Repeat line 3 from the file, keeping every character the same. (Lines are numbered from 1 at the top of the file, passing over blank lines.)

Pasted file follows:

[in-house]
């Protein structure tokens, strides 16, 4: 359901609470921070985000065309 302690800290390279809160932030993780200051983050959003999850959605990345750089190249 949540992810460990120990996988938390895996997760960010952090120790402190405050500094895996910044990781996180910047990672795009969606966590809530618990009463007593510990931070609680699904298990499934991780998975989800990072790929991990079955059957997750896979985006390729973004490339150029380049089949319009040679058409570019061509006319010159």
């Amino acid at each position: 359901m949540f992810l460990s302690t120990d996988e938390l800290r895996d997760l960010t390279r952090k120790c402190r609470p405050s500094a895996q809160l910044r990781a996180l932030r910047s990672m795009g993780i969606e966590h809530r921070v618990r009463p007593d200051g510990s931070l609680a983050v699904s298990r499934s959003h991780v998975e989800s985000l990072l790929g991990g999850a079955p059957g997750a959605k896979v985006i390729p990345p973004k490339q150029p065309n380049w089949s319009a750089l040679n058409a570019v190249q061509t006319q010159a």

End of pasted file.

């Amino acid at each position: 359901m949540f992810l460990s302690t120990d996988e938390l800290r895996d997760l960010t390279r952090k120790c402190r609470p405050s500094a895996q809160l910044r990781a996180l932030r910047s990672m795009g993780i969606e966590h809530r921070v618990r009463p007593d200051g510990s931070l609680a983050v699904s298990r499934s959003h991780v998975e989800s985000l990072l790929g991990g999850a079955p059957g997750a959605k896979v985006i390729p990345p973004k490339q150029p065309n380049w089949s319009a750089l040679n058409a570019v190249q061509t006319q010159a």